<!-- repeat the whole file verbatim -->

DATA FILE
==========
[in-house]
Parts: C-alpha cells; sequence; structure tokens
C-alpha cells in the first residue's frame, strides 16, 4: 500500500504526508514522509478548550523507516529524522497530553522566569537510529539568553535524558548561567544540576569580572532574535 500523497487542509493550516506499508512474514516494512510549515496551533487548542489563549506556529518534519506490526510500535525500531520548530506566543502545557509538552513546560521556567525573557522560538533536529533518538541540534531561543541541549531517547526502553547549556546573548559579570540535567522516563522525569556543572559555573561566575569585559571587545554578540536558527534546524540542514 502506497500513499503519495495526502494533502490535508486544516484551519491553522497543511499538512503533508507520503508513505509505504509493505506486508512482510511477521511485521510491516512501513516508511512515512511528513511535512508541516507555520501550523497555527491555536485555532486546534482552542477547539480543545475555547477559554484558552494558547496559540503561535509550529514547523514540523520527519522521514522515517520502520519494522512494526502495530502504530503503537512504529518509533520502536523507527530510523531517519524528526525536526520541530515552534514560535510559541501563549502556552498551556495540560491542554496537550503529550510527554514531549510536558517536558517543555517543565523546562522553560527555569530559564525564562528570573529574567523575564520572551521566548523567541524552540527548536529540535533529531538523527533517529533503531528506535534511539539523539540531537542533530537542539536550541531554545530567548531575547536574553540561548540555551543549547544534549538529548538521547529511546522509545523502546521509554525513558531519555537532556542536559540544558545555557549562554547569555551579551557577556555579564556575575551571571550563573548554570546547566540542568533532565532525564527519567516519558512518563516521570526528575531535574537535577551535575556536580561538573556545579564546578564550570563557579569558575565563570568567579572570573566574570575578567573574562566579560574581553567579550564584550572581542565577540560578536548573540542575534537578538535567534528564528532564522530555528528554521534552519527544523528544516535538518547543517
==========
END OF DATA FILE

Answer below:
[in-house]
Parts: C-alpha cells; sequence; structure tokens
C-alpha cells in the first residue's frame, strides 16, 4: 500500500504526508514522509478548550523507516529524522497530553522566569537510529539568553535524558548561567544540576569580572532574535 500523497487542509493550516506499508512474514516494512510549515496551533487548542489563549506556529518534519506490526510500535525500531520548530506566543502545557509538552513546560521556567525573557522560538533536529533518538541540534531561543541541549531517547526502553547549556546573548559579570540535567522516563522525569556543572559555573561566575569585559571587545554578540536558527534546524540542514 502506497500513499503519495495526502494533502490535508486544516484551519491553522497543511499538512503533508507520503508513505509505504509493505506486508512482510511477521511485521510491516512501513516508511512515512511528513511535512508541516507555520501550523497555527491555536485555532486546534482552542477547539480543545475555547477559554484558552494558547496559540503561535509550529514547523514540523520527519522521514522515517520502520519494522512494526502495530502504530503503537512504529518509533520502536523507527530510523531517519524528526525536526520541530515552534514560535510559541501563549502556552498551556495540560491542554496537550503529550510527554514531549510536558517536558517543555517543565523546562522553560527555569530559564525564562528570573529574567523575564520572551521566548523567541524552540527548536529540535533529531538523527533517529533503531528506535534511539539523539540531537542533530537542539536550541531554545530567548531575547536574553540561548540555551543549547544534549538529548538521547529511546522509545523502546521509554525513558531519555537532556542536559540544558545555557549562554547569555551579551557577556555579564556575575551571571550563573548554570546547566540542568533532565532525564527519567516519558512518563516521570526528575531535574537535577551535575556536580561538573556545579564546578564550570563557579569558575565563570568567579572570573566574570575578567573574562566579560574581553567579550564584550572581542565577540560578536548573540542575534537578538535567534528564528532564522530555528528554521534552519527544523528544516535538518547543517